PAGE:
At first, Medtronic engineer Matt Phillips wasn’t sure how the company was going to supply enough ventilators to meet the surging global need. Then Elon Musk called with a proposal.
Space Exploration Corporation (SpaceX), Elon Musk’s California-based company that manufactures and operates the world’s most advanced rockets and spacecraft, offered to make a critical component of the most advanced Medtronic ventilator — a proportional solenoid (PSOL) valve, a highly complex piece of machinery that controls the flow of air and oxygen inside the device.
SpaceX converted part of its rocket factory in Hawthorne, Calif., to produce the PSOL valves with help from a team of Medtronic employees. In a matter of months, the two companies have achieved what might otherwise have taken years. The end result? Medtronic will continue to increase the size of its stockpile of these critically important ventilator components.
“I have never seen anything like this in my life,” said Phillips, who manages a ventilator research and development team in Carlsbad, Calif. “The partnership came together so quickly, and everyone moved with a sense of urgency and purpose because we knew people’s lives were on the line.”
The PSOL valve alone consists of more than 50 parts, including some components with tolerance for accuracy as thin as a strand of hair. Each of Medtronic’s most advanced ventilators contains three PSOL valves. In a typical year, Galway would produce approximately 7,500 valves. With the pandemic, the production accelerated to five times that amount, but Medtronic would need more valves. Enter SpaceX.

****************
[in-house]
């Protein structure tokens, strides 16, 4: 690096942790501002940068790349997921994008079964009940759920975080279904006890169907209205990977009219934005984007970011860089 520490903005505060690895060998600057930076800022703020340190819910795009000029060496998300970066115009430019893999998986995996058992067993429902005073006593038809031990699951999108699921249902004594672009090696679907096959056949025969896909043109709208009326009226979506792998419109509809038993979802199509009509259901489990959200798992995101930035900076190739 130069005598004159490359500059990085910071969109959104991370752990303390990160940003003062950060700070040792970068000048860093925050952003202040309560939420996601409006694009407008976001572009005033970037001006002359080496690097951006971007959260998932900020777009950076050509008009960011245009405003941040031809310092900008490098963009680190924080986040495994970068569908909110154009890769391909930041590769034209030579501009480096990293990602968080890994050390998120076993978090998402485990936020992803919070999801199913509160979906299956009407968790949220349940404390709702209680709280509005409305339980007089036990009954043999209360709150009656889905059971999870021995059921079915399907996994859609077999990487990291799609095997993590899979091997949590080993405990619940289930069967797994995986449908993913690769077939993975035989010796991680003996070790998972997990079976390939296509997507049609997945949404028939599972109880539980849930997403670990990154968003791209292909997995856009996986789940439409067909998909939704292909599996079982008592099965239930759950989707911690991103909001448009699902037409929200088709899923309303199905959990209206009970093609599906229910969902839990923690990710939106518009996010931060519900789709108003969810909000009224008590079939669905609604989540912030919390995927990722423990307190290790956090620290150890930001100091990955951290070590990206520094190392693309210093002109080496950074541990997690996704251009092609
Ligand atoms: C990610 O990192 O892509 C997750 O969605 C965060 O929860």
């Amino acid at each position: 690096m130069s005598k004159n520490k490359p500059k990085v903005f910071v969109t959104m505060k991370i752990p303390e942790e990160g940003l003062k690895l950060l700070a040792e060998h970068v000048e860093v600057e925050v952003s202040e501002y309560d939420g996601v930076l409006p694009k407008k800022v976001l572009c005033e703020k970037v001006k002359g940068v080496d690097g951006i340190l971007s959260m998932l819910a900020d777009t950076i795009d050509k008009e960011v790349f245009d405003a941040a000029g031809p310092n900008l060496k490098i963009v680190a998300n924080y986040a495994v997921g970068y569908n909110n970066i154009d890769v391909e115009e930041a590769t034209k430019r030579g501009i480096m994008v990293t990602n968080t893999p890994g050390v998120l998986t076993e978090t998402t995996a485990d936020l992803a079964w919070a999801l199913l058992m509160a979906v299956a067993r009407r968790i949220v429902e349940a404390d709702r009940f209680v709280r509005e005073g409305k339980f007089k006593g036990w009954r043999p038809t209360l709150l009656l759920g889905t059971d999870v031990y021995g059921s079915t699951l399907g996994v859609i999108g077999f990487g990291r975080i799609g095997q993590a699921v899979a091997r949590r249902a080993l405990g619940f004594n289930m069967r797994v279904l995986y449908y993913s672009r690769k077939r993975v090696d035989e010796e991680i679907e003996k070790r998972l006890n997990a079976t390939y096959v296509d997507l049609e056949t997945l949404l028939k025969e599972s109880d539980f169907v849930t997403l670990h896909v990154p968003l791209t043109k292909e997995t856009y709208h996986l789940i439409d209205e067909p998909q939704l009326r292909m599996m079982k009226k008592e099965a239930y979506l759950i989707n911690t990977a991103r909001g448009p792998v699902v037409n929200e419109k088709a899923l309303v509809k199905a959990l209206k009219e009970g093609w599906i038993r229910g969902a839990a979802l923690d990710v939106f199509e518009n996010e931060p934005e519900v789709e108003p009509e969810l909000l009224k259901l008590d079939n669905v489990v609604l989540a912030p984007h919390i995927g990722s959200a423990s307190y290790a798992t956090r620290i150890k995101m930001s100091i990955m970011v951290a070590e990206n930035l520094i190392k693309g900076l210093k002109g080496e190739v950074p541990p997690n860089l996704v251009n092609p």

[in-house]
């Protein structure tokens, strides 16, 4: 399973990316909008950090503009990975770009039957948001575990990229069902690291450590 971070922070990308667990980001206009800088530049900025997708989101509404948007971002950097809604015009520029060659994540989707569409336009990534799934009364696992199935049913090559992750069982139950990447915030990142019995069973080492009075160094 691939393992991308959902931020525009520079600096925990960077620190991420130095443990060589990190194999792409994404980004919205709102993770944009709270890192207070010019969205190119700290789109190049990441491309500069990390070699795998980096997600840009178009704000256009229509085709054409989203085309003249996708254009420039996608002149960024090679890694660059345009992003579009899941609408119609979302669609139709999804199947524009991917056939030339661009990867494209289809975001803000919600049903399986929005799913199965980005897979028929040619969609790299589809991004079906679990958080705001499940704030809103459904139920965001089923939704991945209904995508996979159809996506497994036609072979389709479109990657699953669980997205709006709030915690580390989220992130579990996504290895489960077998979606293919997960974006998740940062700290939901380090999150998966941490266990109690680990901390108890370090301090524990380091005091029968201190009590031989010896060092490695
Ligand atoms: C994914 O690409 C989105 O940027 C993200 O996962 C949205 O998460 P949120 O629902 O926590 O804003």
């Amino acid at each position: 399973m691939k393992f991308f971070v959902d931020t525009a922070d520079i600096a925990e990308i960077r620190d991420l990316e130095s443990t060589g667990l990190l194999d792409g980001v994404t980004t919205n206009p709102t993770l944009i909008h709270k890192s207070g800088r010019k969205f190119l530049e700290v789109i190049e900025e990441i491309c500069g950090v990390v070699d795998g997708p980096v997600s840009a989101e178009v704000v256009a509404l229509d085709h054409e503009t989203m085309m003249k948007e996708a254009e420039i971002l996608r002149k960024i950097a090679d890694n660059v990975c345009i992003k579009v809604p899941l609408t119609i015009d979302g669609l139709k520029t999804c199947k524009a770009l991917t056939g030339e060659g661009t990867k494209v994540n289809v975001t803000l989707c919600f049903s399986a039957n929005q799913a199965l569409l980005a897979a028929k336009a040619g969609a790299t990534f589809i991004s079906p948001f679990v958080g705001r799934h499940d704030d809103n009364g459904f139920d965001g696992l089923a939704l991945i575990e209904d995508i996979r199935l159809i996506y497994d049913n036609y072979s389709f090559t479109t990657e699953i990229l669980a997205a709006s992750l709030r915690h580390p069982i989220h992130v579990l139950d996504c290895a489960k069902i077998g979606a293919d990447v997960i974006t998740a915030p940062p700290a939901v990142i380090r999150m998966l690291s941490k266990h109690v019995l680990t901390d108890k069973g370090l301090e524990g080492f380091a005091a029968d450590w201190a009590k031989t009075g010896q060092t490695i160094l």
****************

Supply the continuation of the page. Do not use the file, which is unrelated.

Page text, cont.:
Musk reached out to Medtronic in March with a plan to help manufacture ventilators. Ultimately, Medtronic and SpaceX decided to collaborate on PSOLs, a valve technology used by both the aerospace and ventilation industries.
“We had their best technicians. We had their best engineers,” Phillips said in a news release from Medtronic. “Some of the people working on this project are the very people who just launched the first private commercial crew to the International Space Station. They brought the same kind of energy to this project that they brought to putting astronauts into space.”
Medtronic first shared its drawing of the PSOL valve with SpaceX in early May. SpaceX converted a room at one of its California plants, building a manufacturing line on carts for maximum mobility and speed.
“They literally turned a rocket production area into a ventilator valve manufacturing facility almost overnight,” Phillips said.
The valves made by SpaceX undergo rigorous testing procedures before being shipped to Galway for more tests. The company will make approximately 9,000 valves for Medtronic ventilators over the next five to seven weeks — roughly the same amount as the Galway plant produced in 2019.
With the increase in production at Galway and the contributions from SpaceX and other companies, Medtronic anticipates meeting the demand for its ventilators in the months ahead when the pandemic overlaps with flu season in many parts of the world.
“This project certainly changed the way I look at production, partnership, and innovation,” Phillips said. “I know that, with the right focus and the right energy, we can take what we learned from this project and apply it to other challenges that come our way.”